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Fats Stoplight

 

 

IN ADVANCE

  1. Review the “Know Your Fats” handout in the curriculum.

 

DURING CLASS

  1. ASK: Have you heard the terms ‘healthy fats’ and ‘unhealthy fats’? What have you heard about them?

  2. Display the stoplight, and share that we can divide the different types of fats into three groups; saturated, unsaturated and trans fats. Explain that majority of the fats we eat should be unsaturated (green light), fats that we want to limit are saturated (yellow light), and we should avoid all trans fats (red light).

  3. SHARE: Fat is an essential nutrient in our diets, and almost all fats contain a variety of saturated and unsaturated fats– but we categorize fats by which type they contain the most of, which is easy to identify by the source of the fat.

  4. ASK: What do you know about unsaturated or good fats? Validate or correct answers as needed.  Point out that unsaturated fats are found mostly in plant and fish products.

  5. ASK: What do you know about saturated fats? Validate or correct answers as needed. Point out that saturated fats are found mostly in animal products.

  6. ASK: What foods might fall into the third category of trans fats? 

  7. SHARE: These typically are found in processed foods – although not all processed foods contain trans fats.  Explain that you need to examine the ingredients list and look for “partially hydrogenated” as your clue for trans fats.

  8. Pass around the fat flash cards and have participants take turns identifying the source of their fat (plant or fish, animal, or trans), and fitting it into either the green, yellow or red category on the stoplight display.

  9. Visually demonstrate serving sizes for commonly consumed proteins – a deck of cards is 3 oz. of meat, a golf ball is 2 tablespoons of peanut butter, and four dice is 1 oz. of cheese. SHARE: Because fat is often a component of protein foods, when we consume more protein foods than are recommended, we risk adding too much fat to our diet.

 


Return to Lesson Enhancements and Visual Aids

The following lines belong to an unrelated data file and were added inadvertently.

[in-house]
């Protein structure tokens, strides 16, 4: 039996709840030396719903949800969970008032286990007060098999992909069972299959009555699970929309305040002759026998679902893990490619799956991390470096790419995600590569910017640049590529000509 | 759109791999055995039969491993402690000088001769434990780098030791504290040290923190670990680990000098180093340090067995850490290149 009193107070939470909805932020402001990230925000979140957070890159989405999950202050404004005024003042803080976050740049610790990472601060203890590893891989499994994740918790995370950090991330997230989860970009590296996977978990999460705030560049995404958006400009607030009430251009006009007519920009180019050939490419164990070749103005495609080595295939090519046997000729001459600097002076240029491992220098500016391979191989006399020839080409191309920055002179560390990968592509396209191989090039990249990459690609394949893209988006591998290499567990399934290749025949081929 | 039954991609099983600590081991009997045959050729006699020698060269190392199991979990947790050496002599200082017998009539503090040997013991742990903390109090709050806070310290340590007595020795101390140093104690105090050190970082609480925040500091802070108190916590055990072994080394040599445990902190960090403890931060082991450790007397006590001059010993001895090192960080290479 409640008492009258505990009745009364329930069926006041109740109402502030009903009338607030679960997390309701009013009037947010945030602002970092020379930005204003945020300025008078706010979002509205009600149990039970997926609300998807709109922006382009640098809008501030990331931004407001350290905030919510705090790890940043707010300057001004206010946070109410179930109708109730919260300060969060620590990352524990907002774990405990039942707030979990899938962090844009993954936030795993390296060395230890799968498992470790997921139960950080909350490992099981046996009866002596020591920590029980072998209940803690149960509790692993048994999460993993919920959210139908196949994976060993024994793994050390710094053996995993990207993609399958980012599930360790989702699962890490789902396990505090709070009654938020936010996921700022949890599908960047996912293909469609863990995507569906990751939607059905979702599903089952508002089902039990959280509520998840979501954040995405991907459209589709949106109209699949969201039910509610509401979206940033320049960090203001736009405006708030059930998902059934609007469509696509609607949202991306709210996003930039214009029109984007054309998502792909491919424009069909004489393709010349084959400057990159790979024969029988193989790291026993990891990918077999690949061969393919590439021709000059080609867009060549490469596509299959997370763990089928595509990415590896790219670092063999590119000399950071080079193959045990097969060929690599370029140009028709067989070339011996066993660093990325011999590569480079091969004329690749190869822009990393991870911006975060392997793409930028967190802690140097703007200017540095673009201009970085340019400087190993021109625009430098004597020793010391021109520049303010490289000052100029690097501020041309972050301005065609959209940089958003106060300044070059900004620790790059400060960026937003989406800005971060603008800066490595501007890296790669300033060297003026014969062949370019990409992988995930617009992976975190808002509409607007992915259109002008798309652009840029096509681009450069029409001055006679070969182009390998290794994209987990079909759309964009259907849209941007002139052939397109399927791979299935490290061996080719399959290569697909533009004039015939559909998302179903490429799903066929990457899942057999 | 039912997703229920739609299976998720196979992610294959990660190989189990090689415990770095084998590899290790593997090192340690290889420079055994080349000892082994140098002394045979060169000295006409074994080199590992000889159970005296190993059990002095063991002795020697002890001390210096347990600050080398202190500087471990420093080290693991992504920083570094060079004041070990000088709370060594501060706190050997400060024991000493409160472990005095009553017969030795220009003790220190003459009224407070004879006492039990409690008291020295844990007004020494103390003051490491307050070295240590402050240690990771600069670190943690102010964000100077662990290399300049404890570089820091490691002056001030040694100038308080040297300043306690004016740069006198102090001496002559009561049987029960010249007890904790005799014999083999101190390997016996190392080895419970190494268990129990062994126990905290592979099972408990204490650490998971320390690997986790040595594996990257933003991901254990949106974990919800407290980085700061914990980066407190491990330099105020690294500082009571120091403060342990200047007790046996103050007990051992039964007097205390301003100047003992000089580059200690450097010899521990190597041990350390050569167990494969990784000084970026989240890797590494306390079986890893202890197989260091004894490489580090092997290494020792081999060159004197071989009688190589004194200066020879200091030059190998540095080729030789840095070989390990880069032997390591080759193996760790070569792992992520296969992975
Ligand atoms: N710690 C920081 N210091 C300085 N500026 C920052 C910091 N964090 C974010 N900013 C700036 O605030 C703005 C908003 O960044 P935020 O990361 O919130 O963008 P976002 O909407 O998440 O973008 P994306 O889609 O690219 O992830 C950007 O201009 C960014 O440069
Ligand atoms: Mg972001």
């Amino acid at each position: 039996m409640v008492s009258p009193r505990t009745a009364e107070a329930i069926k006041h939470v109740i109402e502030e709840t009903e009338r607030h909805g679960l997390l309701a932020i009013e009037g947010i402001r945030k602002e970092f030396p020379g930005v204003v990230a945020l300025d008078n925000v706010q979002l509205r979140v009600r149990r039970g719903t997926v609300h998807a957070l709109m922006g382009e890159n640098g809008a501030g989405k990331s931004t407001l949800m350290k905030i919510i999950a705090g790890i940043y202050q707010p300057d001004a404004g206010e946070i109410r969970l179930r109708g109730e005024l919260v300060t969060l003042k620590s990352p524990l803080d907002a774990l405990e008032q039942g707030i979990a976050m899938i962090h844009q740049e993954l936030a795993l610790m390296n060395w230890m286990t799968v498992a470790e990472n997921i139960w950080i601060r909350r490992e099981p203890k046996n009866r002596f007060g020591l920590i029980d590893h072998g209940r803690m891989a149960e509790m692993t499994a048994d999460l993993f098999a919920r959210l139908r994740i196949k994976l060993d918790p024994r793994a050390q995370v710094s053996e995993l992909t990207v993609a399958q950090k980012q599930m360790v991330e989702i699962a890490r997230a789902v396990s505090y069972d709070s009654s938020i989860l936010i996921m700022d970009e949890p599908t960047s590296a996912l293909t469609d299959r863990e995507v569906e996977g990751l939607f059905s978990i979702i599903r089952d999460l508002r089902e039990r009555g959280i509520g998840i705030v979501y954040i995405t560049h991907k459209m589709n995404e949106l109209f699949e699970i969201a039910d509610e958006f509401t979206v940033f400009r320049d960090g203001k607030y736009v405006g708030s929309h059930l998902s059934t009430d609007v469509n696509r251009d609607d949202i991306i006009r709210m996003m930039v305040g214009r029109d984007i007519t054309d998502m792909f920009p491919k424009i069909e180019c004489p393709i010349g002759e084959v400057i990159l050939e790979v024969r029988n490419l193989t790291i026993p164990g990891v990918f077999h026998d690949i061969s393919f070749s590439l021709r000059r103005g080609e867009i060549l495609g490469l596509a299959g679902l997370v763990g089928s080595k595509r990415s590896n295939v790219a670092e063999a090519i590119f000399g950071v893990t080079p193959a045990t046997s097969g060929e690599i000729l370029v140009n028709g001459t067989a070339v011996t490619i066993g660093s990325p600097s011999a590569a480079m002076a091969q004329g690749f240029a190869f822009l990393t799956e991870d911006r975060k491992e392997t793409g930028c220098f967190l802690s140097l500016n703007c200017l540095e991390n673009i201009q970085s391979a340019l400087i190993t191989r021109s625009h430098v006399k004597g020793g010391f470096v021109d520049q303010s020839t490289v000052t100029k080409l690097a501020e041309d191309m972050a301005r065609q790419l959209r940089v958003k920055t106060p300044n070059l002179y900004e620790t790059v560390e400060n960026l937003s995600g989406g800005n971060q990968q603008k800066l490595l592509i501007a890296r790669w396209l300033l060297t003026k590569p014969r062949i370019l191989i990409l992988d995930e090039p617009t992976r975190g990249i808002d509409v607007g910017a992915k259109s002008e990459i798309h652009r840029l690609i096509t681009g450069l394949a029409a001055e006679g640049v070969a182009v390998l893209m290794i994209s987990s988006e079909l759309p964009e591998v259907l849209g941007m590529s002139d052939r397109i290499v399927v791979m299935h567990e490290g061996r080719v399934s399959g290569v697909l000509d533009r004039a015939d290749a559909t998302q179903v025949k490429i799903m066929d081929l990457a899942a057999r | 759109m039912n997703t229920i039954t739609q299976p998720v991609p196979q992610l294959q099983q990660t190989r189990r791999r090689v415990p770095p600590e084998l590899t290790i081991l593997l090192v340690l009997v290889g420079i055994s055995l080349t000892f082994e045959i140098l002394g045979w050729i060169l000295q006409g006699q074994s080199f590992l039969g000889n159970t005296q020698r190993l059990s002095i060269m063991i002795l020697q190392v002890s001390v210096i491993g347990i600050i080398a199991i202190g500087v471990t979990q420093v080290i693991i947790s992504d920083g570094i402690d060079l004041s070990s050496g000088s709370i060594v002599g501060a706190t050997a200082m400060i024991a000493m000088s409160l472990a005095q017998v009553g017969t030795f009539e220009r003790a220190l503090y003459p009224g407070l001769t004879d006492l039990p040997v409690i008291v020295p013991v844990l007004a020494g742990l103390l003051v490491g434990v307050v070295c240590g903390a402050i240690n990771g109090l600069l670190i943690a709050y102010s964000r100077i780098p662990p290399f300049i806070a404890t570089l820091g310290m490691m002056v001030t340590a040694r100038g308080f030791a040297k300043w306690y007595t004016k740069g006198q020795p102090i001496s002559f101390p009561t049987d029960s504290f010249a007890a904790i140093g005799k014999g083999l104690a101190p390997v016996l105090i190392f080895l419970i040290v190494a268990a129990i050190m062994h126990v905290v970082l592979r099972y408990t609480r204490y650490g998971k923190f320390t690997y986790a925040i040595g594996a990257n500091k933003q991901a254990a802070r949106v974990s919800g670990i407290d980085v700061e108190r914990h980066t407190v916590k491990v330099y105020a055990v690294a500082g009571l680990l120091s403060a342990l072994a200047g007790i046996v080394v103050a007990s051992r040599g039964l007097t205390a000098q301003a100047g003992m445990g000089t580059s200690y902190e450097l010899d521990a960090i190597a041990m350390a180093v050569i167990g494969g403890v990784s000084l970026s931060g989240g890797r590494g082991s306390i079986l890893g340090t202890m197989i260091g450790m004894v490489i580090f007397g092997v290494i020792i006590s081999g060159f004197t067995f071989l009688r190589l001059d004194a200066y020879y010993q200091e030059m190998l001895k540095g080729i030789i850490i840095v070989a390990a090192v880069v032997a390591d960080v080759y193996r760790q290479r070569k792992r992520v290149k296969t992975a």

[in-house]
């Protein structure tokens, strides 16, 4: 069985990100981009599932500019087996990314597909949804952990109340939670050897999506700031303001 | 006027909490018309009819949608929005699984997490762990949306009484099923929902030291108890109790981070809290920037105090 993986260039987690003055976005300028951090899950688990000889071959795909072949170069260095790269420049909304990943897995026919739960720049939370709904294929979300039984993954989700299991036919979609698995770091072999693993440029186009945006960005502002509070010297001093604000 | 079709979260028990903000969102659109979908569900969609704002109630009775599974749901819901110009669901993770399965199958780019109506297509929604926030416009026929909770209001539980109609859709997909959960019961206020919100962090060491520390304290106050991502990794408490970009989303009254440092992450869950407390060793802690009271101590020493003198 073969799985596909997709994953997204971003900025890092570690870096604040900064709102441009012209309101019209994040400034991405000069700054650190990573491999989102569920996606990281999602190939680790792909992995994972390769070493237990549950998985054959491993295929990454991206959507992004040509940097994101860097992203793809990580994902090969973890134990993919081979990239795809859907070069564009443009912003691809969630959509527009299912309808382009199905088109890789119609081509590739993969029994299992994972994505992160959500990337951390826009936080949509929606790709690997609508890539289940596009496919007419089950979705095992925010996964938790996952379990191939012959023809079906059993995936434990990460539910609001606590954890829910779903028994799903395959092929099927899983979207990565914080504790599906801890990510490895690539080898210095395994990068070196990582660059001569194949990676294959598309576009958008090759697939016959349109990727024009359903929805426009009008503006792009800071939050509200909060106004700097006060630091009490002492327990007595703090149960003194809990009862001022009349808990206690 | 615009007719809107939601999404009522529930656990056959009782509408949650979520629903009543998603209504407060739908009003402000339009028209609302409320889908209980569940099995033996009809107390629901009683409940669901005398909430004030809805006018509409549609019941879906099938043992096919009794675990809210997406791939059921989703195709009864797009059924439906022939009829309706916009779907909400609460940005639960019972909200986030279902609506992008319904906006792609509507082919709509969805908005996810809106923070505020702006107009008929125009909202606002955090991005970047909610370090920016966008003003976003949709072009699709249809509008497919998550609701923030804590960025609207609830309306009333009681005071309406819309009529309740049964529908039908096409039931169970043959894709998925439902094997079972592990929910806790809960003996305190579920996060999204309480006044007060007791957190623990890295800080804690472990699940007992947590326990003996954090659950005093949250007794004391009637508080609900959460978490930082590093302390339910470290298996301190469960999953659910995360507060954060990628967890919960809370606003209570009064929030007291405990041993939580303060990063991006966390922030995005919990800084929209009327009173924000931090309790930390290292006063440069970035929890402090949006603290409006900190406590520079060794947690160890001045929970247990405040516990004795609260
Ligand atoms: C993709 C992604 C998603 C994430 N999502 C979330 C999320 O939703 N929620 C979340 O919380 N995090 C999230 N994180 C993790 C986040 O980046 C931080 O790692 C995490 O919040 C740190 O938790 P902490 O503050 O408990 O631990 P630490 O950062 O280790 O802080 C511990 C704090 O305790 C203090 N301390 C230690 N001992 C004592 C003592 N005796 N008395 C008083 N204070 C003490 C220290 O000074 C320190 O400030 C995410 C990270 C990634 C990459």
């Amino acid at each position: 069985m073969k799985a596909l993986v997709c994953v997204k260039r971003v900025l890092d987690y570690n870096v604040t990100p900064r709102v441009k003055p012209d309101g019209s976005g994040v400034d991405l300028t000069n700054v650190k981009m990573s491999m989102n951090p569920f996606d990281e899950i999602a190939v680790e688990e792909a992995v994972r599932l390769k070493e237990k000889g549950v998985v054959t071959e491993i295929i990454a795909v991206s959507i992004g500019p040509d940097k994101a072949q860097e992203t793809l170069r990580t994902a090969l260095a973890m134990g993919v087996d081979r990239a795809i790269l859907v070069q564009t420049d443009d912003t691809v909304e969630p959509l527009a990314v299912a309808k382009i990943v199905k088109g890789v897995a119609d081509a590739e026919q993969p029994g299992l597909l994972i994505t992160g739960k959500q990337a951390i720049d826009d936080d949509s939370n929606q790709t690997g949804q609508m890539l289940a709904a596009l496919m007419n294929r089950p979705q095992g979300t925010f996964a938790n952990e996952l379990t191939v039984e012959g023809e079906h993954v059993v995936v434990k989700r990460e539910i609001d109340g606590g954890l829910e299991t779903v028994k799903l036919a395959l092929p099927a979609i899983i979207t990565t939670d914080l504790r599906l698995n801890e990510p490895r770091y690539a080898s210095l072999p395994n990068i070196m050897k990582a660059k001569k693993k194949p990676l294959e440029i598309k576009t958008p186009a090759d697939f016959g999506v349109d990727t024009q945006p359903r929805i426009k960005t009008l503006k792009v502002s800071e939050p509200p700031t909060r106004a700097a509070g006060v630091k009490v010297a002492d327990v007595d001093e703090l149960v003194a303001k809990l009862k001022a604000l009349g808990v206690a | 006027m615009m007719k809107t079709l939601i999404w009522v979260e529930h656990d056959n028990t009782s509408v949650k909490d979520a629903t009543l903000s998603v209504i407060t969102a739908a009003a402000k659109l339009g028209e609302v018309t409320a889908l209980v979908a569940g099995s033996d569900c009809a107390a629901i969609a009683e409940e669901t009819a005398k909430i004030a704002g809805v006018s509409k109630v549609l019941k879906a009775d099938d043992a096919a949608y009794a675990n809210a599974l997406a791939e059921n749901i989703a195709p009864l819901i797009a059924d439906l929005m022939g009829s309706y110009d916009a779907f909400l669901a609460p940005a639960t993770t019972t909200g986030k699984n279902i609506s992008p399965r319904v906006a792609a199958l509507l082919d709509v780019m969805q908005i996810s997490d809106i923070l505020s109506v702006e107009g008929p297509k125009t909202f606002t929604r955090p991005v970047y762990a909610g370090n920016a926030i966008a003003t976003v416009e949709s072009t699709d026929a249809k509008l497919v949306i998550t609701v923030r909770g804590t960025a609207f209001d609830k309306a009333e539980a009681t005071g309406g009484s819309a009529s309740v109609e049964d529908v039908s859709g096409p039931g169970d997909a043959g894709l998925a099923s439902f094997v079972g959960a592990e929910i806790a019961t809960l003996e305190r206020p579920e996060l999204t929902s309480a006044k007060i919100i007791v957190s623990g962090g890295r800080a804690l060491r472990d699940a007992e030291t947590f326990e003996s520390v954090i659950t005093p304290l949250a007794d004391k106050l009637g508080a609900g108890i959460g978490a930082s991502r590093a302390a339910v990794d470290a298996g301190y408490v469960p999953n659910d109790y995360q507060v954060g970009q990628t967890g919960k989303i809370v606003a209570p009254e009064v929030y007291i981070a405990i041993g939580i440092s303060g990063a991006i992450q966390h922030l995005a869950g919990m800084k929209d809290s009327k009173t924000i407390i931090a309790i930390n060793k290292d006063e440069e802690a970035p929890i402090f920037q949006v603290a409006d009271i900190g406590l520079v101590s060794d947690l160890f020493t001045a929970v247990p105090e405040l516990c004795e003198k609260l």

Fats Stoplight

 

 

IN ADVANCE

  1. Review the “Know Your Fats” handout in the curriculum.

 

DURING CLASS

  1. ASK: Have you heard the terms ‘healthy fats’ and ‘unhealthy fats’? What have you heard about them?

  2. Display the stoplight, and share that we can divide the different types of fats into three groups; saturated, unsaturated and trans fats. Explain that majority of the fats we eat should be unsaturated (green light), fats that we want to limit are saturated (yellow light), and we should avoid all trans fats (red light).

  3. SHARE: Fat is an essential nutrient in our diets, and almost all fats contain a variety of saturated and unsaturated fats– but we categorize fats by which type they contain the most of, which is easy to identify by the source of the fat.

  4. ASK: What do you know about unsaturated or good fats? Validate or correct answers as needed.  Point out that unsaturated fats are found mostly in plant and fish products.

  5. ASK: What do you know about saturated fats? Validate or correct answers as needed. Point out that saturated fats are found mostly in animal products.

  6. ASK: What foods might fall into the third category of trans fats? 

  7. SHARE: These typically are found in processed foods – although not all processed foods contain trans fats.  Explain that you need to examine the ingredients list and look for “partially hydrogenated” as your clue for trans fats.

  8. Pass around the fat flash cards and have participants take turns identifying the source of their fat (plant or fish, animal, or trans), and fitting it into either the green, yellow or red category on the stoplight display.

  9. Visually demonstrate serving sizes for commonly consumed proteins – a deck of cards is 3 oz. of meat, a golf ball is 2 tablespoons of peanut butter, and four dice is 1 oz. of cheese. SHARE: Because fat is often a component of protein foods, when we consume more protein foods than are recommended, we risk adding too much fat to our diet.

 


Return to Lesson Enhancements and Visual Aids

 

 

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